The Mediterranean Shipping Co. will increase by several thousand containers the cargo it moves through the port of Baltimore under an agreement announced yesterday with the Maryland Port Administration.
The agreement gives the company special rates for cargo moved through the Seagirt Marine Terminal to and from southern and western destinations. The increased business in the port stems largely from improved rail service at the 2-year-old Seagirt terminal.
Last year, the CSX Corp., one of two major railroads serving Baltimore, opened a rail yard at Seagirt as it closed its Potomac Yards facilities in Alexandria, Va. That will enable companies like Mediterranean to ship more cheaply by rail directly from the port, rather than trucking cargo first to Alexandria.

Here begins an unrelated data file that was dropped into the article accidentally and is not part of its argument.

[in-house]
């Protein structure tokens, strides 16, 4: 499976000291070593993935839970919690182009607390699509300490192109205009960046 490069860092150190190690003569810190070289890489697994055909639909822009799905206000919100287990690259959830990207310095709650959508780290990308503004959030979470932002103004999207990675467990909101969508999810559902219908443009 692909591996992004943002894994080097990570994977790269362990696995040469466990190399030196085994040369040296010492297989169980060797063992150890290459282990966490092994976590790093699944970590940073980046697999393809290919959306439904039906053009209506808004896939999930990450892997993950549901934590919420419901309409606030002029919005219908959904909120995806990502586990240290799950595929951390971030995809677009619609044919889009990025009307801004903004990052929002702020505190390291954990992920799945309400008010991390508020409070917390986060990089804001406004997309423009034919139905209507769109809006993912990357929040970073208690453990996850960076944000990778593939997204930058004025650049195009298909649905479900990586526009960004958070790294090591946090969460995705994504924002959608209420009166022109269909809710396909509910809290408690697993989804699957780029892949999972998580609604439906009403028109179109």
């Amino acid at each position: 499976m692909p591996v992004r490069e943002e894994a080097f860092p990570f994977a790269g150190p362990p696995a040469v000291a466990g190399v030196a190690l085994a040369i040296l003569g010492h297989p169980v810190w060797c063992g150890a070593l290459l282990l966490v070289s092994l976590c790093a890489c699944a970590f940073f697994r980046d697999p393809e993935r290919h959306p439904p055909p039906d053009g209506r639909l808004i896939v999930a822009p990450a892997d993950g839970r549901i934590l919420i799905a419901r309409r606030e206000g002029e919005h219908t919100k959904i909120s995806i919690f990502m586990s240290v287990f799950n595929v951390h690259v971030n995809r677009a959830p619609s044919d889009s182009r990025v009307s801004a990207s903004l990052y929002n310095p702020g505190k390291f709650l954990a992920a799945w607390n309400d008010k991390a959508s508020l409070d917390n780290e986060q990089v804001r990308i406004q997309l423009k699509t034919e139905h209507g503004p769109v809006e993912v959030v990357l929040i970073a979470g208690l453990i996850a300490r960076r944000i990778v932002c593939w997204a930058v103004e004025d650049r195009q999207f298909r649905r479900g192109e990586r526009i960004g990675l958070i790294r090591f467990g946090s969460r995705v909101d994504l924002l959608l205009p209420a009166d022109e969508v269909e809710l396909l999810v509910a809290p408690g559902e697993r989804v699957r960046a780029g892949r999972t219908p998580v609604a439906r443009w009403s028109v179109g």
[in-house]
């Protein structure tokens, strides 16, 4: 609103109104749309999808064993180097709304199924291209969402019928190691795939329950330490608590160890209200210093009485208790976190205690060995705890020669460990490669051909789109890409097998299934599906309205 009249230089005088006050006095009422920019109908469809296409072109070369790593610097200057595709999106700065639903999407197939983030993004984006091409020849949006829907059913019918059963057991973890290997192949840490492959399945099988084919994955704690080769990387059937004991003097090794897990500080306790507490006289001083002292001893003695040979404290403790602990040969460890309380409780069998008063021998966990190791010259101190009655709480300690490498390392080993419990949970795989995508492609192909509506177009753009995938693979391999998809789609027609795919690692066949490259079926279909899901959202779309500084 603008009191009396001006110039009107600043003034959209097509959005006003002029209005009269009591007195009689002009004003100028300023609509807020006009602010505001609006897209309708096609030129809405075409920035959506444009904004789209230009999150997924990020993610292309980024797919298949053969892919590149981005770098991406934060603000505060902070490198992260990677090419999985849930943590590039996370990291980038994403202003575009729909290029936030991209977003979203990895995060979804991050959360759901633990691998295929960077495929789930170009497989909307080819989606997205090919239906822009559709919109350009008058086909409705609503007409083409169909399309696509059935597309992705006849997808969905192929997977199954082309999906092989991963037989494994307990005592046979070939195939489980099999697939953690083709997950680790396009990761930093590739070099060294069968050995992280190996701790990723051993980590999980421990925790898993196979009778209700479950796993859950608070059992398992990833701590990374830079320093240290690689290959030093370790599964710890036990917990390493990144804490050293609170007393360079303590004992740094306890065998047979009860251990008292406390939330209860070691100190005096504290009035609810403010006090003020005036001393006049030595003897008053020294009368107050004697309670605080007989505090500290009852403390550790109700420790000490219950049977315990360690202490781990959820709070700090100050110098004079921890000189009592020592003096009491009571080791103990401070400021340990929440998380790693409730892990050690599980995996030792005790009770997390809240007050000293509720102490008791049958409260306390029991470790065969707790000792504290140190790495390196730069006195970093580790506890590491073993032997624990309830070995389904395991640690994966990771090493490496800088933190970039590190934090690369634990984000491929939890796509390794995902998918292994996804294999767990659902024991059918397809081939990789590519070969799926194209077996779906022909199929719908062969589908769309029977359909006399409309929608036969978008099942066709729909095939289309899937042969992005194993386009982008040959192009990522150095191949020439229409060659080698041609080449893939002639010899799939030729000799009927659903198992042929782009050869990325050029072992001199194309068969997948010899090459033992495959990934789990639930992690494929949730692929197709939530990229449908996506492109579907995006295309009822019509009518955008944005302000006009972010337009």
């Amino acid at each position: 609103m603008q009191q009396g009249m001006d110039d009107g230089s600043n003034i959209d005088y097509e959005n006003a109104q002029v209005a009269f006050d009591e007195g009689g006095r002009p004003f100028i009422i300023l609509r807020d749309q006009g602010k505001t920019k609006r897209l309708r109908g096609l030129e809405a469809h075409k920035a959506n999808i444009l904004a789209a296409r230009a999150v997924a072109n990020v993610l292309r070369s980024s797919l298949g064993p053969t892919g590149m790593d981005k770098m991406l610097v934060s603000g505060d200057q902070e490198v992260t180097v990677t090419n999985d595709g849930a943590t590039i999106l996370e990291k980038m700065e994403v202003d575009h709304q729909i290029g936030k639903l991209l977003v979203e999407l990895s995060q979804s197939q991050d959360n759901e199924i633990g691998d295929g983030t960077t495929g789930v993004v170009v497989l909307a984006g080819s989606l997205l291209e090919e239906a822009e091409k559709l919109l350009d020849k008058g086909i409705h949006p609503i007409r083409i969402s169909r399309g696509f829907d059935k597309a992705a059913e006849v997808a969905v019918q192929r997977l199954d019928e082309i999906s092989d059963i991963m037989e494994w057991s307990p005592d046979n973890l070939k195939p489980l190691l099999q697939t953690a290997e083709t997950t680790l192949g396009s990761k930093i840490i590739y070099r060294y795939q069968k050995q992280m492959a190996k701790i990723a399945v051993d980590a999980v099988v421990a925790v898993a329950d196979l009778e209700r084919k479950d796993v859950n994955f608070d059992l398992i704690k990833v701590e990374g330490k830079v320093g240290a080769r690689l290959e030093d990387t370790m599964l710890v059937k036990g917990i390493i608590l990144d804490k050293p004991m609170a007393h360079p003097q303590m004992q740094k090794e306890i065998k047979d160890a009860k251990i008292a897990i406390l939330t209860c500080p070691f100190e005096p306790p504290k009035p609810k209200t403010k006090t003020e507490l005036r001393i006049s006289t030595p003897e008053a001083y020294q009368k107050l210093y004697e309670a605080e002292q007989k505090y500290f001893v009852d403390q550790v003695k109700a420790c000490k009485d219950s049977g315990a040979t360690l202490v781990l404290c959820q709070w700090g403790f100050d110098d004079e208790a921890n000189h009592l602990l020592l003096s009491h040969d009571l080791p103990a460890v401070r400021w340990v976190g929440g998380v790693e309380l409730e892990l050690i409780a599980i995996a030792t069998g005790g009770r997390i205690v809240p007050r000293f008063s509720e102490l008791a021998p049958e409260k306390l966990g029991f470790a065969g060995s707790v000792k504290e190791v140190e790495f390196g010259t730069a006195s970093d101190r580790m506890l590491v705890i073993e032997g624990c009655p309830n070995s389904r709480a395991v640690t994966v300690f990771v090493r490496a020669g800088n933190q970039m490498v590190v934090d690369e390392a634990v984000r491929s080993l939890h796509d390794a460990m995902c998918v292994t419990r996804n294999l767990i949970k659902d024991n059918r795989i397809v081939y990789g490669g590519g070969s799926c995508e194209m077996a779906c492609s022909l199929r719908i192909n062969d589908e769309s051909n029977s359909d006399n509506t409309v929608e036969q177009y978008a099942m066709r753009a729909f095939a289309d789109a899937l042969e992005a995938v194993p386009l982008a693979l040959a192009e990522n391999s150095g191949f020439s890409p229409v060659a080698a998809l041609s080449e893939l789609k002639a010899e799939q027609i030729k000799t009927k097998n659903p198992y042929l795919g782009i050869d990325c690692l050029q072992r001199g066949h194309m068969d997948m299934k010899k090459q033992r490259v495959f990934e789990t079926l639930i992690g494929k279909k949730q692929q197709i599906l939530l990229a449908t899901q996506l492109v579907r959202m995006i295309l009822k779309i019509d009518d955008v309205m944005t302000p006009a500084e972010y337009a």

"We want to make Baltimore a hub," said Capt. E. Lorenzo Di Casagrande, a vice president for Mediterranean.
Mediterranean, based in Sorrento, Italy, sends vessels to Baltimore several times a month. While the announcement will not mean more ships at the port, it does mean more
man-hours for port workers with the added containers to load and unload.
Port officials said they hoped other shipping companies would follow Mediterranean's lead in moving cargo directly from Seagirt by rail.
"If Mediterranean Shipping Company can start to 'land-bridge' cargo to various destinations in the South and West, then other lines may do the same," said Adrian G. Teel, executive director of the MPA.
The agreement was the latest indicator that the port is witnessing a resurgence after years of sharp decline. Last month, Maersk Line of Denmark said it would increase calls here by 25 percent.